Five Geneseo students took part as a team in the American Statistical Association Datafest and were awarded second place among seven competitive teams in the category of “Best in Show.”
The competition was held in the Xerox Auditorium in the Kate Gleason College of Engineering at The Rochester Institute of Technology from March 29-31 and in total participants work for 16 hours across the contest.
Datafest is “a celebration of data in which undergraduate teams work together to find and share meaning in a large, rich, and complex data set during the weekend,” according to their website. The specifics of the dataset used in the competition are not available for publication at this time.
Assistant professor of mathematics Yusuf Bilgiç, consultant and judge at Datafest, said that the contest allows students to work in groups to strengthen their skills about data science tools and statistics under consultancy with experts.
“At the end, teams present their findings and write a report, and awards are honored accordingly,” Bilgiç said. “Geneseo students attended last year for the first time, and this year they were awarded for their work.”
Bilgiç and Assistant Director of Systems and Networking Research Technologist Kirk M. Anne volunteered as consultants and judges.
“This year with more advanced statistics courses available, students were more ready to take part in the competition,” Bilgiç said. “Competitors are mainly statistics or data science majors from the University of Rochester and The Rochester Institute of Technology.”
Bilgiç refers to new course Math 342: Machine Learning and 343: Advanced Applied Statistics that passed the College Senate yesterday. He said that these courses aim to prepare students to have strong background in statistics and data science.
“Naturally, [students] formed a team since they all know each other from data science club,” Bilgiç said.
The five students from Geneseo who competed at Datafest were team captain and mathematics and physics double major senior Ian Costley, mathematics and economics double major junior George Kuliner, mathematics major fifth-year Tolulope Olatunbosun, physics major junior Isaac Burmingham and applied mathematics major sophomore Salvador Galarza created the team “Newton Knights.”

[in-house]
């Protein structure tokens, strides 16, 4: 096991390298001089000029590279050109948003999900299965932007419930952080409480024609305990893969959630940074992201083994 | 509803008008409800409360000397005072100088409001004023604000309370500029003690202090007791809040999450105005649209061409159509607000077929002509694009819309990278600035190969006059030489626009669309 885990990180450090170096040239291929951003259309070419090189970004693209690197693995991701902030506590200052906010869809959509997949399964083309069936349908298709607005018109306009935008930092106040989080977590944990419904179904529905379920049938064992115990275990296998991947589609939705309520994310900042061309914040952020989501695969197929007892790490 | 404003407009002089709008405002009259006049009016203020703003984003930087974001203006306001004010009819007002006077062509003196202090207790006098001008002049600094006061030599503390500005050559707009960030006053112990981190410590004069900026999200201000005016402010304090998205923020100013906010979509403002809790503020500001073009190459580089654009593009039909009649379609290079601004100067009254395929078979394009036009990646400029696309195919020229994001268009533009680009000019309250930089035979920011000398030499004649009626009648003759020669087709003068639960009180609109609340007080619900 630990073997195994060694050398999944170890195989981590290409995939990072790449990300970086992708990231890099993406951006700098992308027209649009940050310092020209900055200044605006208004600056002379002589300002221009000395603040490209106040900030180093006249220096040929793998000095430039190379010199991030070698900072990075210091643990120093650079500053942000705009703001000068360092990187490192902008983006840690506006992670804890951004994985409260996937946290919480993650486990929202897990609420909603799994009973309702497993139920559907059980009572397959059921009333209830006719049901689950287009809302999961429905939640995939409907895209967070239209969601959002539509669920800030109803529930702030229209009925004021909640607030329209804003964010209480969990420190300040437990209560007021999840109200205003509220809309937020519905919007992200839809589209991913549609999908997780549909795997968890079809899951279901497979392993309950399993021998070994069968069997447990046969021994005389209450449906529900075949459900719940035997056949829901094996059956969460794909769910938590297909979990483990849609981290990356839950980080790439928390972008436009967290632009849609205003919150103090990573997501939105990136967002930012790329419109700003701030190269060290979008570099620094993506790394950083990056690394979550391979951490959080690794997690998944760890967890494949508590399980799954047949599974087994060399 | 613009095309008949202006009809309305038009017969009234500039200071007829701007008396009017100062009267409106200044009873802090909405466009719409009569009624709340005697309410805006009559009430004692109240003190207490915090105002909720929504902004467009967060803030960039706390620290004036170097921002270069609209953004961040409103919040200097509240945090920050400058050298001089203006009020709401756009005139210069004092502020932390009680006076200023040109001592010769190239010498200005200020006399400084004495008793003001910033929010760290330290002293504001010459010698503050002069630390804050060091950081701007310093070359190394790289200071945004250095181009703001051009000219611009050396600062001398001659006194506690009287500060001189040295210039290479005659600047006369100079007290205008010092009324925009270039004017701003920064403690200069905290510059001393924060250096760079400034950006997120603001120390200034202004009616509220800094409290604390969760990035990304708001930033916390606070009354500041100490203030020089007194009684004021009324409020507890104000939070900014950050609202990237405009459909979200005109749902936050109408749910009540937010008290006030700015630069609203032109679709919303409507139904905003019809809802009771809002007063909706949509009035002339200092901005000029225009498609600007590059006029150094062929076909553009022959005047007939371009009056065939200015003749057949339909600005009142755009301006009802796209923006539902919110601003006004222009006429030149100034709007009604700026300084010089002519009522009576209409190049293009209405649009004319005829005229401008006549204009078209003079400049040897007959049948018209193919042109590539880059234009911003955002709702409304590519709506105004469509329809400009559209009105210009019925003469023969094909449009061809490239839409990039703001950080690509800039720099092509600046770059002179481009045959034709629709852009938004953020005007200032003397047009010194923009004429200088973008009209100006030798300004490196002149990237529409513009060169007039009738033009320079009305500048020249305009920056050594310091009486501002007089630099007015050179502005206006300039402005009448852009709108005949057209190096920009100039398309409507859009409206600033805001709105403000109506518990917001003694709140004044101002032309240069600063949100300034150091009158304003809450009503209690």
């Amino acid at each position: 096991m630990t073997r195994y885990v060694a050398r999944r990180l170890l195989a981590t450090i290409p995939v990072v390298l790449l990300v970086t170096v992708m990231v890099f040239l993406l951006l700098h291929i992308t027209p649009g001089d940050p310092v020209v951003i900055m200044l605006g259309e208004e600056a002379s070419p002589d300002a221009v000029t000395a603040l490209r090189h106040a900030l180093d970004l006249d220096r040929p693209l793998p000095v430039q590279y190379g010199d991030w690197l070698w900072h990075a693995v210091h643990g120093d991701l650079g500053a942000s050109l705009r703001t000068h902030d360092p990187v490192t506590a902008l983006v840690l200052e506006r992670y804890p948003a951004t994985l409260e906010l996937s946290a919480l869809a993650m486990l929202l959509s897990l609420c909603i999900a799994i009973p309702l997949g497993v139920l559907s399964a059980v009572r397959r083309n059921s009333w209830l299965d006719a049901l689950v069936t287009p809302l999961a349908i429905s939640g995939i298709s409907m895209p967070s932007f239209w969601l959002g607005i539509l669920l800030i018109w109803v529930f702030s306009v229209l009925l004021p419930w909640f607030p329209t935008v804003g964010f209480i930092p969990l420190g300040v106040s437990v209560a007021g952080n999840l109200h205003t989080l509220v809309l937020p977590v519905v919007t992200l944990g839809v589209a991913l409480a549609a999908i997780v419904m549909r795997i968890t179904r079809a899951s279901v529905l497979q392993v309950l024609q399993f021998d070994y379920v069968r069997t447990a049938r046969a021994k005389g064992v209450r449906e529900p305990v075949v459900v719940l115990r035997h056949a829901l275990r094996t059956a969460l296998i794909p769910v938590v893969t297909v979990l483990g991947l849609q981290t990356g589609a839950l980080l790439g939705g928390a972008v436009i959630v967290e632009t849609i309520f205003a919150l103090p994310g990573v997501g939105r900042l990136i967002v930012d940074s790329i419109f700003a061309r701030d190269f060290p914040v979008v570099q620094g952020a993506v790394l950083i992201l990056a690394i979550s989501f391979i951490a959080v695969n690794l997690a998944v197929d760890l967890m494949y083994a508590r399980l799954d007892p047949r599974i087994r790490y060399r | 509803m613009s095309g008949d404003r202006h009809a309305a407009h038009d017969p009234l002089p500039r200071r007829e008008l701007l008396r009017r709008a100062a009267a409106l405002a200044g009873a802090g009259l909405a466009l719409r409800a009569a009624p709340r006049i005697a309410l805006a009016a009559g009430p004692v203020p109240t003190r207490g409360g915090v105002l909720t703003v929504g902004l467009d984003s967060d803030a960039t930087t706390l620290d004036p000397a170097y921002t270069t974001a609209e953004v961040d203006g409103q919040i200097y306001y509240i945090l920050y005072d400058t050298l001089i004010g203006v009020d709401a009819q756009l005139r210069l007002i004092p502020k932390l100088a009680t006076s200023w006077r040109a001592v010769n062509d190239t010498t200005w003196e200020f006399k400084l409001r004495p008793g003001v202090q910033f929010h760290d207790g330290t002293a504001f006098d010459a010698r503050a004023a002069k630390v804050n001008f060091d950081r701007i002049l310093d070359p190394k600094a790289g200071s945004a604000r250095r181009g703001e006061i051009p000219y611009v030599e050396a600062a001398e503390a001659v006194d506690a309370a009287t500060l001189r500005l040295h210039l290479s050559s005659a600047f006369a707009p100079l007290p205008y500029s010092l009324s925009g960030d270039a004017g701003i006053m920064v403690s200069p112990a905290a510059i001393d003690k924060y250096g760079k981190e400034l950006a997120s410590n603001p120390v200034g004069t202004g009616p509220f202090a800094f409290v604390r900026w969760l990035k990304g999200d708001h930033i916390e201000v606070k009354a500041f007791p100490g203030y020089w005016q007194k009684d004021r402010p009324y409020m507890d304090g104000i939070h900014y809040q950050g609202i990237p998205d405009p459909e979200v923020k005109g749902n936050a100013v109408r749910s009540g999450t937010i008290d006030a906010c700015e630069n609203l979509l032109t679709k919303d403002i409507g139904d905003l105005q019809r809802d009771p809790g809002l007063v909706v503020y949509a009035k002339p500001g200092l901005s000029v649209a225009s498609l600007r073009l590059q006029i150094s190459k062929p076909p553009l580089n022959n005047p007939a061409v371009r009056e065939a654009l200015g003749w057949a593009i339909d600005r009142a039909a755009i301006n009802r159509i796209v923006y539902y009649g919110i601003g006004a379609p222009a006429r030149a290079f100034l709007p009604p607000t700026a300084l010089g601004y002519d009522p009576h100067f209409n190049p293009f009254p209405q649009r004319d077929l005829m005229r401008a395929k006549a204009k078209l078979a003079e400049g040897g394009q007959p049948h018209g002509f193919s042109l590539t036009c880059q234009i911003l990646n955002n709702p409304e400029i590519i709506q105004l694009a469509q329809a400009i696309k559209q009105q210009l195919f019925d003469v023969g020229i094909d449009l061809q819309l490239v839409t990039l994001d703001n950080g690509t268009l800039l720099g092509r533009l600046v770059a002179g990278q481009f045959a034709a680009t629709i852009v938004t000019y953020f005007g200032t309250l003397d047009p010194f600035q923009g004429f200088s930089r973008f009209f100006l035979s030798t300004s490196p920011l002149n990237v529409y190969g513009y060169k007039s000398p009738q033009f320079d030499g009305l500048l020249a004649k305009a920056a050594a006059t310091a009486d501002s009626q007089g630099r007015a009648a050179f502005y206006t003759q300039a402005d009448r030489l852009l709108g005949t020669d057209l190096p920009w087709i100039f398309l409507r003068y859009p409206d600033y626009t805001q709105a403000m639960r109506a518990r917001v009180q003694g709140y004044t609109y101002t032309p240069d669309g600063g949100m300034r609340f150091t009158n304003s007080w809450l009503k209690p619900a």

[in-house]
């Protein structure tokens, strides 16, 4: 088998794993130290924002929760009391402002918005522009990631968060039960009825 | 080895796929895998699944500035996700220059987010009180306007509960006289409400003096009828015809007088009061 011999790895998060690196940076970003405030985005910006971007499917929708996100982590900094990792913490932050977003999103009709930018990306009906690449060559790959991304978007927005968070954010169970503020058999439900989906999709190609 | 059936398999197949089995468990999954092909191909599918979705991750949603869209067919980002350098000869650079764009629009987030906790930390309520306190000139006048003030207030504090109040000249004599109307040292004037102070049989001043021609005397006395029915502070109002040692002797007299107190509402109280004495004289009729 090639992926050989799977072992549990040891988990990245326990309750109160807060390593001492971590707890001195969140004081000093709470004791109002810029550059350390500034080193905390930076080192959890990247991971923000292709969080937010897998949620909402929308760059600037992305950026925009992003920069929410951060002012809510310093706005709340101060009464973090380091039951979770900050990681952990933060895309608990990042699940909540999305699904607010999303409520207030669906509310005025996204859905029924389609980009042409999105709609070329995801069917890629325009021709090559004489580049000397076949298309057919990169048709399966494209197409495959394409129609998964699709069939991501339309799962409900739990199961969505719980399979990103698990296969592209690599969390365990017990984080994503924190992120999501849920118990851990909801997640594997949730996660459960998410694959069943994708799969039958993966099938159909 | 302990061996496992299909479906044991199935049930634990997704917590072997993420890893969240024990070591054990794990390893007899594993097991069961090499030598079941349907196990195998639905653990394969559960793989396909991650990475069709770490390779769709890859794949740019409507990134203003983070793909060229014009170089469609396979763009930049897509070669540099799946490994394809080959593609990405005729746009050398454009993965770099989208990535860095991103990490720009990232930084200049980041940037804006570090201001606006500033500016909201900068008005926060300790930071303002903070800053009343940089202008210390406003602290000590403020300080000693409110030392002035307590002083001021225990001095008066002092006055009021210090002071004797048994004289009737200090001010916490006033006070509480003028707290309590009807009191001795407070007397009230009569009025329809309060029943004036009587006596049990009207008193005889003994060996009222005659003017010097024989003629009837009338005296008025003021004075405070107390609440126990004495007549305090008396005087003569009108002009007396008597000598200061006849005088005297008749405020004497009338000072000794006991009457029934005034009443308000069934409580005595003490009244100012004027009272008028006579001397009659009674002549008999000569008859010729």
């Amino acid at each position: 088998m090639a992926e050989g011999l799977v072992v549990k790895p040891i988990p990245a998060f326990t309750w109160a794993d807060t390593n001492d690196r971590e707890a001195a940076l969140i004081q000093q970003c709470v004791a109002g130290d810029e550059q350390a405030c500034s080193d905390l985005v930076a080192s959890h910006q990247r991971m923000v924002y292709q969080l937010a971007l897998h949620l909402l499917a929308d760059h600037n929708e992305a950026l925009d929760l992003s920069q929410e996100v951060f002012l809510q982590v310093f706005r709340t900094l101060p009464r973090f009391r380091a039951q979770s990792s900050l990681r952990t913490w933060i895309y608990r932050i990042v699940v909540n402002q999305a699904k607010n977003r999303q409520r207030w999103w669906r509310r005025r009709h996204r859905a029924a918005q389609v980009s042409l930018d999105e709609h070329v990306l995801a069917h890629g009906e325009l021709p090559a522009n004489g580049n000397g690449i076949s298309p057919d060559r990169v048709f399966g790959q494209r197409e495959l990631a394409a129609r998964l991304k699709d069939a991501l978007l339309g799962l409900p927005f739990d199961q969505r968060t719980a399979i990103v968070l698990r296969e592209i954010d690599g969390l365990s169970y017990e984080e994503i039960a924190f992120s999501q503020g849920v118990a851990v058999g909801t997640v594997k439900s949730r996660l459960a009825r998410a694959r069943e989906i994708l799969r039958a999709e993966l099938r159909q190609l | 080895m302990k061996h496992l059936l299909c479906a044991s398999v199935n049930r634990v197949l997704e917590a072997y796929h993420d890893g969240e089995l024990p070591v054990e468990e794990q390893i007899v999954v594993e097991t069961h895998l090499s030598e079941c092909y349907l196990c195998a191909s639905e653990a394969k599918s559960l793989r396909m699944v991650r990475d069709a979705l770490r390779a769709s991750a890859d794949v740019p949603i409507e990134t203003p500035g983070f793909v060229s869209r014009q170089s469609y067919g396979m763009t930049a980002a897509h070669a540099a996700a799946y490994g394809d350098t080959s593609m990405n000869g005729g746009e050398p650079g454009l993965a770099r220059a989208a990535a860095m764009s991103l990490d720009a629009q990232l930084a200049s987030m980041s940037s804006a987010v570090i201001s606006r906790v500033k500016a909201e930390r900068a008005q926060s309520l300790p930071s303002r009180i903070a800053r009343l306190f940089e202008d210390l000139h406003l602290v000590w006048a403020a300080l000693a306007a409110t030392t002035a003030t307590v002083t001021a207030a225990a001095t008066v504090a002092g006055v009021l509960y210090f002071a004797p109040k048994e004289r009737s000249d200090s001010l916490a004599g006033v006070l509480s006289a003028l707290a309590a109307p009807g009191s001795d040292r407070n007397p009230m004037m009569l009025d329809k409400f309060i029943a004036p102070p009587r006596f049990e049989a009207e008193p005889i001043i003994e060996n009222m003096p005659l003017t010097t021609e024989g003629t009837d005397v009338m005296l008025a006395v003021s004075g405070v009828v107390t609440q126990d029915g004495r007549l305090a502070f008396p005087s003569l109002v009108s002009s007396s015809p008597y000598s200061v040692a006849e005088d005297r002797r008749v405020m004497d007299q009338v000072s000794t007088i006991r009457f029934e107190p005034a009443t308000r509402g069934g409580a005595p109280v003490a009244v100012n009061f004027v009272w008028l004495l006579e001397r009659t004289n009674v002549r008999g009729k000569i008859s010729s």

“I was pretty pumped considering we competed against schools with large computer science programs,” Costley said. “I feel like [the team] complimented each other well because some of us are great with programming, others are great with the business side of things and we all contributed to the data science aspect of the competition.”
Costley said that the contest is comprised of three main categories; Best in Show, Best Visualization and Best Use of External Data. The Newton Knights placed second out of seven in the “Best in Show” category.
“I went to Datafest last year as a participant and having competed last year, I felt comfortable with the techniques used to analyze data,” Costley said. “I kind of knew the name of the game more and I think this helped me not get caught up on things.”
Costley uses the specifics of last year’s dataset to demonstrate how the competition works, as he is not allowed to disclose the specifics of the 2019 dataset.
“Last year we were given a huge five gigabyte data set with millions and millions of rows of job postings from Indeed,” Costley said. “If you can image rows on Excel, similarly, there were rows of raw data with values. From there, we go into the process of creating graphs and analyzing relationships.”
According to their website, Datafest was founded at UCLA in 2011 when 30 students gathered for 48 hours to analyze five years of arrest record data. Since then, Datafest became sponsored by the ASA and is hosted by numerous colleges and universities across the country.
“I feel that the awards the students received are a wonderful observation of the efforts, commitments, and investments that the students made,” Bilgiç said. “They work hard, and they were equipped with real world techniques that allowed them to succeed. It makes me happy as a faculty member to see progress and achievements in students.”
Bilgiç went on to figuratively compare the lack of official program for statistics and data science at Geneseo to cooking baklava.
“If you have all of the ingredients at home to cook baklava—sugar, flour … why don’t you cook it? Here at Geneseo, we have wonderful resources and a cluster of interest,” Bilgiç said “Maybe it is time to initiate a campus-wide minor and major for data science.”